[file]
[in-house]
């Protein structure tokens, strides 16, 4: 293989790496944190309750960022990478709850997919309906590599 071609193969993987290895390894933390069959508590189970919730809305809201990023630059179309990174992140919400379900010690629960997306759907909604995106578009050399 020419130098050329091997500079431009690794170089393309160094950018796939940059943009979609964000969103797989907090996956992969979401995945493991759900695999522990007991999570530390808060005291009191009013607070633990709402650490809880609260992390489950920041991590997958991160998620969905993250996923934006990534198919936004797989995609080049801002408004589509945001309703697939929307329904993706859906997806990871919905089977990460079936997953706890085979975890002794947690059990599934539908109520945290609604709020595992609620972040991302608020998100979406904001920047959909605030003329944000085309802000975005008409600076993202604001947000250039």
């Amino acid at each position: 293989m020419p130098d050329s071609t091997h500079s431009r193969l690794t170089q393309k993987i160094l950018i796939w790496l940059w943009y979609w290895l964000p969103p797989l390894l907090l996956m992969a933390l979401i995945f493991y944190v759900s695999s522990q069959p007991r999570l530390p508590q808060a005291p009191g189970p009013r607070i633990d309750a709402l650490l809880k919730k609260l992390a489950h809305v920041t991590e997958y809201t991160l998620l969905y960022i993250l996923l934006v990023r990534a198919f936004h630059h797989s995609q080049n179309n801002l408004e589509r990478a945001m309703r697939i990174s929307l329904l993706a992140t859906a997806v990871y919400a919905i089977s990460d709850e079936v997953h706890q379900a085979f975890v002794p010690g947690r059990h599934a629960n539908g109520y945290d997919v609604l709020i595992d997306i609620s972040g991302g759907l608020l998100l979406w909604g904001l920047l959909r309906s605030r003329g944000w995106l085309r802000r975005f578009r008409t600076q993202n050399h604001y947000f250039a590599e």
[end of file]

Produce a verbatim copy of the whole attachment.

[in-house]
């Protein structure tokens, strides 16, 4: 293989790496944190309750960022990478709850997919309906590599 071609193969993987290895390894933390069959508590189970919730809305809201990023630059179309990174992140919400379900010690629960997306759907909604995106578009050399 020419130098050329091997500079431009690794170089393309160094950018796939940059943009979609964000969103797989907090996956992969979401995945493991759900695999522990007991999570530390808060005291009191009013607070633990709402650490809880609260992390489950920041991590997958991160998620969905993250996923934006990534198919936004797989995609080049801002408004589509945001309703697939929307329904993706859906997806990871919905089977990460079936997953706890085979975890002794947690059990599934539908109520945290609604709020595992609620972040991302608020998100979406904001920047959909605030003329944000085309802000975005008409600076993202604001947000250039």
């Amino acid at each position: 293989m020419p130098d050329s071609t091997h500079s431009r193969l690794t170089q393309k993987i160094l950018i796939w790496l940059w943009y979609w290895l964000p969103p797989l390894l907090l996956m992969a933390l979401i995945f493991y944190v759900s695999s522990q069959p007991r999570l530390p508590q808060a005291p009191g189970p009013r607070i633990d309750a709402l650490l809880k919730k609260l992390a489950h809305v920041t991590e997958y809201t991160l998620l969905y960022i993250l996923l934006v990023r990534a198919f936004h630059h797989s995609q080049n179309n801002l408004e589509r990478a945001m309703r697939i990174s929307l329904l993706a992140t859906a997806v990871y919400a919905i089977s990460d709850e079936v997953h706890q379900a085979f975890v002794p010690g947690r059990h599934a629960n539908g109520y945290d997919v609604l709020i595992d997306i609620s972040g991302g759907l608020l998100l979406w909604g904001l920047l959909r309906s605030r003329g944000w995106l085309r802000r975005f578009r008409t600076q993202n050399h604001y947000f250039a590599e």